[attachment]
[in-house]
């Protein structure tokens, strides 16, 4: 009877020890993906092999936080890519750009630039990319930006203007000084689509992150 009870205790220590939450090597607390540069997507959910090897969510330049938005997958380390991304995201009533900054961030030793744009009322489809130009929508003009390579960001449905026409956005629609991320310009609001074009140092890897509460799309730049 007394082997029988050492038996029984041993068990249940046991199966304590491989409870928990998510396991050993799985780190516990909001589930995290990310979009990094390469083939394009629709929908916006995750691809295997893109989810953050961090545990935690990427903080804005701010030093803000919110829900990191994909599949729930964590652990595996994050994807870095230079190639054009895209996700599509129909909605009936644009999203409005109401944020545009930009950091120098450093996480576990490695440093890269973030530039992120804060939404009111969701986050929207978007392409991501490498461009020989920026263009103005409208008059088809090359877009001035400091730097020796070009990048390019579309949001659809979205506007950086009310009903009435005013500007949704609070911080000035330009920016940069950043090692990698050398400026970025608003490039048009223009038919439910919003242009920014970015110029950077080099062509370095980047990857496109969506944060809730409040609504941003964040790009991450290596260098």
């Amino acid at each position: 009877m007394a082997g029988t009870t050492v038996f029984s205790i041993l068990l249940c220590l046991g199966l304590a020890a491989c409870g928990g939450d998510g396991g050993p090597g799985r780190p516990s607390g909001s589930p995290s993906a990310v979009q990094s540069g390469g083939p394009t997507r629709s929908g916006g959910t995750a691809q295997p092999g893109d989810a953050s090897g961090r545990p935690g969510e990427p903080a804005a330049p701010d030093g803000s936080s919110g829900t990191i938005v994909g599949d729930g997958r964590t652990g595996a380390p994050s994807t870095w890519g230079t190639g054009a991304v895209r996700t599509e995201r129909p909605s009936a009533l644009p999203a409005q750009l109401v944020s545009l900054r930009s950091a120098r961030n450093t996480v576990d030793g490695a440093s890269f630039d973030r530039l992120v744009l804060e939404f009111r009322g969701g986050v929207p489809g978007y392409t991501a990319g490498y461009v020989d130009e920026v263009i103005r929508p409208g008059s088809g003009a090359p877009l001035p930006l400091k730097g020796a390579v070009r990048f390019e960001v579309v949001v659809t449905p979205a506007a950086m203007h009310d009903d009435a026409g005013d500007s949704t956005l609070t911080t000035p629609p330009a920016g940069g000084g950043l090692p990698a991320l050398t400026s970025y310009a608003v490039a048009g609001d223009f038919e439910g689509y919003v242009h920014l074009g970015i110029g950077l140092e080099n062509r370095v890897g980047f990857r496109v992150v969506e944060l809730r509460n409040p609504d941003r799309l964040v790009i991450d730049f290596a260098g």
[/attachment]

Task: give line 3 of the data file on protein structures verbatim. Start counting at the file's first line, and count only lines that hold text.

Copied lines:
């Amino acid at each position: 009877m007394a082997g029988t009870t050492v038996f029984s205790i041993l068990l249940c220590l046991g199966l304590a020890a491989c409870g928990g939450d998510g396991g050993p090597g799985r780190p516990s607390g909001s589930p995290s993906a990310v979009q990094s540069g390469g083939p394009t997507r629709s929908g916006g959910t995750a691809q295997p092999g893109d989810a953050s090897g961090r545990p935690g969510e990427p903080a804005a330049p701010d030093g803000s936080s919110g829900t990191i938005v994909g599949d729930g997958r964590t652990g595996a380390p994050s994807t870095w890519g230079t190639g054009a991304v895209r996700t599509e995201r129909p909605s009936a009533l644009p999203a409005q750009l109401v944020s545009l900054r930009s950091a120098r961030n450093t996480v576990d030793g490695a440093s890269f630039d973030r530039l992120v744009l804060e939404f009111r009322g969701g986050v929207p489809g978007y392409t991501a990319g490498y461009v020989d130009e920026v263009i103005r929508p409208g008059s088809g003009a090359p877009l001035p930006l400091k730097g020796a390579v070009r990048f390019e960001v579309v949001v659809t449905p979205a506007a950086m203007h009310d009903d009435a026409g005013d500007s949704t956005l609070t911080t000035p629609p330009a920016g940069g000084g950043l090692p990698a991320l050398t400026s970025y310009a608003v490039a048009g609001d223009f038919e439910g689509y919003v242009h920014l074009g970015i110029g950077l140092e080099n062509r370095v890897g980047f990857r496109v992150v969506e944060l809730r509460n409040p609504d941003r799309l964040v790009i991450d730049f290596a260098g």